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Hula Hooping

Joe's Movement Emporium Offers Hula Hoop Classes

Noelle Powers, right, leads Kate MacDonell, left, and others in a hoop jam at Joe's Movement Emporium. Joe's next hoop session is Saturday.
Noelle Powers, right, leads Kate MacDonell, left, and others in a hoop jam at Joe's Movement Emporium. Joe's next hoop session is Saturday. (By Susan Biddle For The Washington Post)
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Friday, April 24, 2009

It's an icon of warm weather and youth: a circular hoop that, when you rock your hips just so, goes round and round. Remember those rotations? Competing with other kids in the neighborhood to see who could keep the hoop up longer? What simple, satisfying bliss that was.

Flash forward 25 or 30 years. Maybe you recently picked up your daughter's hula hoop or you tried the Wii version, only to realize your groove is gone.

It doesn't have to be. On the last Saturday of each month, Joe's Movement Emporium in Mount Rainer hosts a hoop jam. About 15 people (mostly women of varying ages) drop in during the two-hour session to get a workout and act like kids. They take their pick of large, colorful hoops, find enough space to hula and get to shimming to the beats of Outkast, Missy Elliot and Beyoncé. There are looks of intense concentration as hoops inevitably hit the floor, but for those who keep at it, smiles emerge when the right rhythm is achieved.

The secret to hula hooping? Use a bigger, heavier hoop.

"Size and the weight gives you more to push," explains Brooke Kidd, the director of Joe's, who can swing the hoop around her hips, arm and neck. "I could never do it when I was younger."

Noelle Powers, a hooping teacher at Joe's, flits through the room offering suggestions: Try putting one foot a little in front of the other. Rock back and forth faster if you feel it falling. Try doing something with your hands so you don't look like a T. rex. She moves her waist effortlessly, and the ever-turning hoop never falters. Sometimes she goes so far as to grab the hoop mid-motion and, without missing a beat, swings it over her head.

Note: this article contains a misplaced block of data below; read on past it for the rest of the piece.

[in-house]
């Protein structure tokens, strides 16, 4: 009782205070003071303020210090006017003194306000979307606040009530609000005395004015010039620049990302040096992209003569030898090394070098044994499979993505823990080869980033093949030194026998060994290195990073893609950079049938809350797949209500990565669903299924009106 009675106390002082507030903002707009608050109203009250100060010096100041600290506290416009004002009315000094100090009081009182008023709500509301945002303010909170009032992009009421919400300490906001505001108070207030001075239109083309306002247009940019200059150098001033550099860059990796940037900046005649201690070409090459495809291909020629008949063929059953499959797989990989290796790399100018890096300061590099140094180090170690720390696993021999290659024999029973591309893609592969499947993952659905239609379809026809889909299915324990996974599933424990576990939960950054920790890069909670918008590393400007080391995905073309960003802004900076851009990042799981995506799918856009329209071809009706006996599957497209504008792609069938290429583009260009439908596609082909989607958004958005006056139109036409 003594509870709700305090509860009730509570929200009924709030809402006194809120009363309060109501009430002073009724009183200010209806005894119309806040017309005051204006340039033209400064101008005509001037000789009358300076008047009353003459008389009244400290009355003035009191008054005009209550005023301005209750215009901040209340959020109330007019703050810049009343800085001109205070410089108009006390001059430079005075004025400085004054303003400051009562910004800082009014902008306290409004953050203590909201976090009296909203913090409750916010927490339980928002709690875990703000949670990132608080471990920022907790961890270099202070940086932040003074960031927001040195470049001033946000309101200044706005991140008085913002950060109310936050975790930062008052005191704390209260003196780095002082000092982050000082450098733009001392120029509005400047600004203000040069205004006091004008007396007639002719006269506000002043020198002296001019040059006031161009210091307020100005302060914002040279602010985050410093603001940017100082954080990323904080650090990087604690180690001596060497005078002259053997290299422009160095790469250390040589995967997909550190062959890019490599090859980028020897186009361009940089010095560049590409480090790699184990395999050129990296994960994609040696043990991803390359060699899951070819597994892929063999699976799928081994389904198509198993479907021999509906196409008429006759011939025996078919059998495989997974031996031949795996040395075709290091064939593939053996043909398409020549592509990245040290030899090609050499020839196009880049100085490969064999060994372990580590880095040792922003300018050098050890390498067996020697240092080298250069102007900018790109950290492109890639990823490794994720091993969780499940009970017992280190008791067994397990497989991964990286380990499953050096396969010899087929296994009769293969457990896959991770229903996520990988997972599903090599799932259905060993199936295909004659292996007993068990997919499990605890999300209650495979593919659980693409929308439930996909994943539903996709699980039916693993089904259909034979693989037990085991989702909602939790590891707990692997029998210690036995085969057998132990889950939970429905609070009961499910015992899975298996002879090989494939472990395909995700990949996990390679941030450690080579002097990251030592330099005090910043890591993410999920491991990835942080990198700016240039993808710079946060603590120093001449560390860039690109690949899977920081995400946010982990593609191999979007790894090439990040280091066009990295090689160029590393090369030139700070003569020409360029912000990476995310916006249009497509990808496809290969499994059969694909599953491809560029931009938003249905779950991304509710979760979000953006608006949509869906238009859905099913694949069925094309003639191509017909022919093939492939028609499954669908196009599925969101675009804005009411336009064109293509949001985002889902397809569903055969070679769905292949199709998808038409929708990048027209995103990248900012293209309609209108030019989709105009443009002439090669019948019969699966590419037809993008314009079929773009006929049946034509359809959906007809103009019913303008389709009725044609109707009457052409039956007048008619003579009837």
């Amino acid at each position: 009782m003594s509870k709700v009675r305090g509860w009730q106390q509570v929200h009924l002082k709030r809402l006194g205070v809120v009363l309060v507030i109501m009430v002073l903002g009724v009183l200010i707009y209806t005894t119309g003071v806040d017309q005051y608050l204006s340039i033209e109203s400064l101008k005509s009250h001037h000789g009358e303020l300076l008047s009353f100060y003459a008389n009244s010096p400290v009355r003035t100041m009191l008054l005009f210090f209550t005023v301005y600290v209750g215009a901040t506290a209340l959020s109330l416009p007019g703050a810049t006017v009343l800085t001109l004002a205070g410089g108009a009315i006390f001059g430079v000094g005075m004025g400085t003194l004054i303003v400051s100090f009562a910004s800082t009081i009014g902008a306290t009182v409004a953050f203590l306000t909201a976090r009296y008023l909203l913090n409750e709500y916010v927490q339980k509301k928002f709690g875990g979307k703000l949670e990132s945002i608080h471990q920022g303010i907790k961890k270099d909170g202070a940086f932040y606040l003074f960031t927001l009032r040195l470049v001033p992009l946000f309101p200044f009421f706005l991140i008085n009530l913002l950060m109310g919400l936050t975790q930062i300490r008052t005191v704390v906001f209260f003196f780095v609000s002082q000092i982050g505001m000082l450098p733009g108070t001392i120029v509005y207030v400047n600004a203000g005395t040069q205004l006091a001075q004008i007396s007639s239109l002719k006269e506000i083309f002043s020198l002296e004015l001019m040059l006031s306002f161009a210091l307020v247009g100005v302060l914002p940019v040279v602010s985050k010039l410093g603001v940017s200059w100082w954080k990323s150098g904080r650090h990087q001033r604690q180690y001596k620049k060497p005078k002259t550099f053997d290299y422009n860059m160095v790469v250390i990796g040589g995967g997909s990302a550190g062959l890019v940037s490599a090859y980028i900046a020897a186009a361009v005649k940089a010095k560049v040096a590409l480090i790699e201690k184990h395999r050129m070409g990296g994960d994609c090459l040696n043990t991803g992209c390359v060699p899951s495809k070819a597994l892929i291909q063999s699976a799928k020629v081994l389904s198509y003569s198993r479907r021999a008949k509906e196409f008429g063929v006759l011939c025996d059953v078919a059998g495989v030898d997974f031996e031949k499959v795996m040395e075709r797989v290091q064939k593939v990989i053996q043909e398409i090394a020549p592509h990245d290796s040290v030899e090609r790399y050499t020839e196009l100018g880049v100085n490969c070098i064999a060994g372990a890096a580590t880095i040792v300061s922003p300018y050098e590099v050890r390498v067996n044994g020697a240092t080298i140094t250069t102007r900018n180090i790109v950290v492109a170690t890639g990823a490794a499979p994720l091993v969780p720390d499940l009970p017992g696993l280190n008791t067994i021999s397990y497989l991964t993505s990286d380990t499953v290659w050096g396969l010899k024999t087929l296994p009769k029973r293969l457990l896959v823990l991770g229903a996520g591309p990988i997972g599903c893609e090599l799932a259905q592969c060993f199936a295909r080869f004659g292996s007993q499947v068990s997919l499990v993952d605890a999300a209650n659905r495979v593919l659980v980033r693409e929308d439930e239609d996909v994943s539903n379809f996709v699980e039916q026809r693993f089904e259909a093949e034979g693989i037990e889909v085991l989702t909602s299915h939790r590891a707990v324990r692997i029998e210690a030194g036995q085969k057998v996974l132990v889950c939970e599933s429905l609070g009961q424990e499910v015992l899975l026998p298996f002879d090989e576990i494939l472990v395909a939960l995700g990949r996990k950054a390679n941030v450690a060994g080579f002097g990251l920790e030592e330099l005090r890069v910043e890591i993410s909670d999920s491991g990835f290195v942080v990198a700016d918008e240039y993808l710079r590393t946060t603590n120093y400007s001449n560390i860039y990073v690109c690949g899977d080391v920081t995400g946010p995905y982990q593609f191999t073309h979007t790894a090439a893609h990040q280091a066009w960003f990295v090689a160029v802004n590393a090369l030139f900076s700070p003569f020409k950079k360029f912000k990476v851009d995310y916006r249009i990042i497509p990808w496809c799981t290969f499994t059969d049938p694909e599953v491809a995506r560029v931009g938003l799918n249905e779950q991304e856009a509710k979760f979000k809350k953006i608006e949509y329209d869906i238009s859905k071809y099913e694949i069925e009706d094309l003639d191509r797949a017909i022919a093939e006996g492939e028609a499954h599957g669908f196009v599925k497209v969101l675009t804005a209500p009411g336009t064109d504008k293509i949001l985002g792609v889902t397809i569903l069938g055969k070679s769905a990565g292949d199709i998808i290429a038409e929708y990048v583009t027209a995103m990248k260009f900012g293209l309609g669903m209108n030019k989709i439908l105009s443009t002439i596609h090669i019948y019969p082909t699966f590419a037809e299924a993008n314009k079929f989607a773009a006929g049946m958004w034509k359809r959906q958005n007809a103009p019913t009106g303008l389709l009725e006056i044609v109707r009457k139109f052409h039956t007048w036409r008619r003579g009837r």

Powers learned about hooping while living on the West Coast, where it is more common. After a move to the Washington area and a chance encounter with Kidd, Powers began teaching hooping classes at Joe's. When those proved popular, two-hour hoop jams were started as a way to get more people into the fun.

The act of swinging your hips from side to side can be a surprisingly good aerobic workout. Several people at a recent jam worked up a sweat, and even 8-year-old Ahmari Williams (who seemed to be more worried about enjoying herself than about getting a workout) noticed.

"It gives you a lot of muscle and exercise," said Williams when asked about the benefits of hooping.

For Silver Spring's Ann Poritzky, hula hooping is a way to add other exercise options to her walking regiment. Of course there is the fun factor, too.

With a hint of satisfaction in her voice, Poritzky said she hadn't been able to hula hoop since she was a kid.

She enjoyed the afternoon so much that she decided to treat herself to an orange, red and green hoop. She happily walked out carrying a little piece of reclaimed childhood in her hand.

-- Amy Orndorff

WHEN IS IT? Hoop jams are the last Saturday of each month (the next is tomorrow) from 5 to 7 p.m.

WHERE IS IT? Joe's Movement Emporium, 3309 Bunker Hill Rd., Mount Rainier.

HOW MUCH IS IT? Suggested donation is $10.

WHERE CAN I GET MORE INFORMATION? Call 301-699-1819 or visit http://www.joesmovement.org.


© 2009 The Washington Post Company

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